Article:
If you're looking to lose weight and socialize, there's a running club for that -- if you're focused on improving your race times in a competitive training environment, there's a club for that, too. Running clubs, as we've mentioned, each have their own specialties and niches. From group training for large marathons to costumed monthly runs through town, it all depends on what you're after.
The most common activities you'll find at running clubs are race related. That means you'll be doing group training and group races, as well as organizing and sponsoring events. You may do a combination of all of those things. It's not all about racing, though; running clubs are also known to throw parties, do trail cleanup and even participate in fund-raising. For instance, the Melbourne Fire Brigade Charity Running Club is an organization that coordinates several large races and charity events year-round [source: The Great Anzac Run]. The Irish Snug Runners traditionally end a big run with spaghetti, beer and mixed drinks called Irish car bombs (a three-quarter pint of Guinness, a half shot of Irish cream and a half shot of Irish whiskey) [source: Irish Snug Runners]. Clearly there's a running club for all types of people with a wide range of interests.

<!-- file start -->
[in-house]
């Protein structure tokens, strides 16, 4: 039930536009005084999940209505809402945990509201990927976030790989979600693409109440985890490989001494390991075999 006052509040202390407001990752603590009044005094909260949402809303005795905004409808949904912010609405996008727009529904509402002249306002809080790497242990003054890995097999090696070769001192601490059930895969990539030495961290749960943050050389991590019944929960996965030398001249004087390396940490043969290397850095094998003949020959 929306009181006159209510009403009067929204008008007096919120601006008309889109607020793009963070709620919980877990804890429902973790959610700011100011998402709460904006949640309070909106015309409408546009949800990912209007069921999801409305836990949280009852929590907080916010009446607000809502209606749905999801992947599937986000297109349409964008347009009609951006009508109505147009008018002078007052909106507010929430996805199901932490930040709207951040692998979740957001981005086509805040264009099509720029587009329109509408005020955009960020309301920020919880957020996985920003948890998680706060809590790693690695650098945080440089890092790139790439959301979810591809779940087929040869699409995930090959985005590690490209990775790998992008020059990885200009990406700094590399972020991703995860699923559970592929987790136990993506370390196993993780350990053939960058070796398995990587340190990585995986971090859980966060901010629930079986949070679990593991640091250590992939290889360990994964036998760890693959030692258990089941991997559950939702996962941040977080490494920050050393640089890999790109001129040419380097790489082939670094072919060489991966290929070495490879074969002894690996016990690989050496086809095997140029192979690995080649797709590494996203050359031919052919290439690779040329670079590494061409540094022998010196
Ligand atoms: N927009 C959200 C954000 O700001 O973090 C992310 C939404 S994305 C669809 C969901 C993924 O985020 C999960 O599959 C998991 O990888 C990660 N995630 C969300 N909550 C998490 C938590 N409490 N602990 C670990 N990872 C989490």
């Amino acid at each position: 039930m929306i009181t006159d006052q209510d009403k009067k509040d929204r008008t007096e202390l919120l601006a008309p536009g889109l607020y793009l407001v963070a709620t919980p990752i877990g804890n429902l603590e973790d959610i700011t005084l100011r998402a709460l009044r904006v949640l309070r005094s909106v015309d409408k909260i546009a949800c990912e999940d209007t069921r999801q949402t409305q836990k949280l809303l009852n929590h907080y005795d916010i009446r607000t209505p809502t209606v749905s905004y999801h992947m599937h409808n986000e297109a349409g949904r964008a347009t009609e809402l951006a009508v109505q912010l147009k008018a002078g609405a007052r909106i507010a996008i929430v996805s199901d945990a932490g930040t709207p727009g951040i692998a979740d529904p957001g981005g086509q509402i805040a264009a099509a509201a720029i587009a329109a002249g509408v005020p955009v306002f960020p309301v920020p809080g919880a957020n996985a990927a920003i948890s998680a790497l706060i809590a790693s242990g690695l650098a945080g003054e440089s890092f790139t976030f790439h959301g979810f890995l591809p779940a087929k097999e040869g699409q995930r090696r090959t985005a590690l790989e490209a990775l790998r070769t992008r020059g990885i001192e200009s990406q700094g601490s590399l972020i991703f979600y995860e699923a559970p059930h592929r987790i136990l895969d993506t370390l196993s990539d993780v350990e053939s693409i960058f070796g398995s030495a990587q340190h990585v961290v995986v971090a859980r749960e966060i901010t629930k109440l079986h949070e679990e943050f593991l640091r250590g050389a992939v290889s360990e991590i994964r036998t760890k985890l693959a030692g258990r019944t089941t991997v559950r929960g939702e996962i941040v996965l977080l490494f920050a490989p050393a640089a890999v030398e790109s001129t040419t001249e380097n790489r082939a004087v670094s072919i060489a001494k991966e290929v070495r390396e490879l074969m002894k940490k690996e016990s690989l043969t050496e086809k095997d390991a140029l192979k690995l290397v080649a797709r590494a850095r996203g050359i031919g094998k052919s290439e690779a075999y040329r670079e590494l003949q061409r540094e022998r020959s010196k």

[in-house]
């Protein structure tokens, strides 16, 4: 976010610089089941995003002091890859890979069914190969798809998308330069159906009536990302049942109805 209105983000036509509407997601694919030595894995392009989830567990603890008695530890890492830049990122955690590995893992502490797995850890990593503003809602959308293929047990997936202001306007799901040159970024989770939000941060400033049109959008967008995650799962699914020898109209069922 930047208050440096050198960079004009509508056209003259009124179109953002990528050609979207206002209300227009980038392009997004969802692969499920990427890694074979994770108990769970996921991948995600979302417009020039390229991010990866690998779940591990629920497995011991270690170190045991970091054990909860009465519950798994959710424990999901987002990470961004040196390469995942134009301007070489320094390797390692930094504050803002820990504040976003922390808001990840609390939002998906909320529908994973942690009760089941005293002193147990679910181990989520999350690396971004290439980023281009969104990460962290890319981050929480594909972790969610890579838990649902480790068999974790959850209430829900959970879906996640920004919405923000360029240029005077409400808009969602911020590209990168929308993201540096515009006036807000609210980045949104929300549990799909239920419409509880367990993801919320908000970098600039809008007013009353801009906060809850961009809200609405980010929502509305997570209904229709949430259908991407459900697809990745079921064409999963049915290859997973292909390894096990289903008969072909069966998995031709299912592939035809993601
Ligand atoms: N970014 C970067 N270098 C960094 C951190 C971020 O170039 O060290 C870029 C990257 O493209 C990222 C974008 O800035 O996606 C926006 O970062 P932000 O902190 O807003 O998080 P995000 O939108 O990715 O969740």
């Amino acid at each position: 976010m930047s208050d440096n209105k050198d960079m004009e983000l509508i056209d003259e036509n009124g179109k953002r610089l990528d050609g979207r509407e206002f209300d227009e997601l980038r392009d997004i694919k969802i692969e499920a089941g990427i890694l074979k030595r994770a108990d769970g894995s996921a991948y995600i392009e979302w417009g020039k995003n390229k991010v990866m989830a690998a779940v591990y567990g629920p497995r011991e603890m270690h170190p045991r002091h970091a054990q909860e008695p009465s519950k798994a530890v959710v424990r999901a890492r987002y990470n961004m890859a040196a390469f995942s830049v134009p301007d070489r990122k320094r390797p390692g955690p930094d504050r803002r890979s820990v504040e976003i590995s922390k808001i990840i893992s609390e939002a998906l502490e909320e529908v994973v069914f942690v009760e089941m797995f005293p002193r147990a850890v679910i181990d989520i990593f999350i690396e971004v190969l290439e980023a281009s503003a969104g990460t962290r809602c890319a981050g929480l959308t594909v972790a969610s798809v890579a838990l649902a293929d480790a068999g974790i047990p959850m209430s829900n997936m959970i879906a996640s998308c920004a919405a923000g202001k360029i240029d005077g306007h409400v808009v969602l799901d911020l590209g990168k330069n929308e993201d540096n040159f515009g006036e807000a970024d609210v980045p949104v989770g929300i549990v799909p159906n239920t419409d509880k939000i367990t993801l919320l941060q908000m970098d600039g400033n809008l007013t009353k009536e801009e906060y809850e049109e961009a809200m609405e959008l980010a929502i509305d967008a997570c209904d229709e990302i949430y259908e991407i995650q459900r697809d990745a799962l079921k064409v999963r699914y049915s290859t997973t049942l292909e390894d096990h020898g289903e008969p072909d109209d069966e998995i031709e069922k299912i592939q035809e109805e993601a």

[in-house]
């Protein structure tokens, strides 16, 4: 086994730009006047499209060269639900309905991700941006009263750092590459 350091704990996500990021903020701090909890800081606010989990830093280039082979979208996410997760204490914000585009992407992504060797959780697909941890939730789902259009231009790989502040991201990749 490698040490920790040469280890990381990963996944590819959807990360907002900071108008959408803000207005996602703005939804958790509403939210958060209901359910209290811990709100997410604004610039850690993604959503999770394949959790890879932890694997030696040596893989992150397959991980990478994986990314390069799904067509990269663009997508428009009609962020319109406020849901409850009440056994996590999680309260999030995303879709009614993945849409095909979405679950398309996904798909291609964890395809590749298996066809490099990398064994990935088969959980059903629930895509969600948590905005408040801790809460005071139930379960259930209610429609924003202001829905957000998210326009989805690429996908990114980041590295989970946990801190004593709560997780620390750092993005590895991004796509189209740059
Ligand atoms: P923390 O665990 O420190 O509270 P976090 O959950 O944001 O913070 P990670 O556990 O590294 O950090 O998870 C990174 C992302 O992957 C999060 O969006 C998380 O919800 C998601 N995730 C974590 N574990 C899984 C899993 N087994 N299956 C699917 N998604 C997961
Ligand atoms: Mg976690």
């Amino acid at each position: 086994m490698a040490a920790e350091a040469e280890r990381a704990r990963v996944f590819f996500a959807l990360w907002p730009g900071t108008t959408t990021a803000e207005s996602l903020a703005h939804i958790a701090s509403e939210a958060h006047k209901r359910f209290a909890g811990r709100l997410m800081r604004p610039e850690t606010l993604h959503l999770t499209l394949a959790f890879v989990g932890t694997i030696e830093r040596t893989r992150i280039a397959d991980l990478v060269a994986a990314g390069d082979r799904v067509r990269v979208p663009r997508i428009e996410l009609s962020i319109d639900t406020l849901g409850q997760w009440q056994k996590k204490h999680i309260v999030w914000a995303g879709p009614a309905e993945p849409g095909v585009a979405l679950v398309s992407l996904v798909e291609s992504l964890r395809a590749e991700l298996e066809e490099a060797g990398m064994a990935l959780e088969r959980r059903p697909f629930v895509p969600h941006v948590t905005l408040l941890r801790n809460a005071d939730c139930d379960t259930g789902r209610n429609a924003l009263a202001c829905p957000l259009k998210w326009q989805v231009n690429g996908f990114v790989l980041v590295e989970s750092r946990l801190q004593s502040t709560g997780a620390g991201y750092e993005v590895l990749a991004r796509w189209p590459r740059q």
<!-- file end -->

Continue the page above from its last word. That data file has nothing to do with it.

Depending on the size of club you join and whether it's national or local, you may receive some financial benefits including discounts at local stores, group entry price reductions to races and, in some cases, uniforms. Local clubs will offer more personality, but national ones will have more leverage when it comes to getting price cuts on new sneakers or national race entry fees. If your club is a part of the Road Runners Club of America, you'll also get insurance coverage when you're exercising with the club, provided you've paid your dues [source: Road Runners Club of America].
Discounts on products aren't the only benefits you'll get from joining a running club; in the next section, we'll take a look at other advantages and disadvantages of joining up.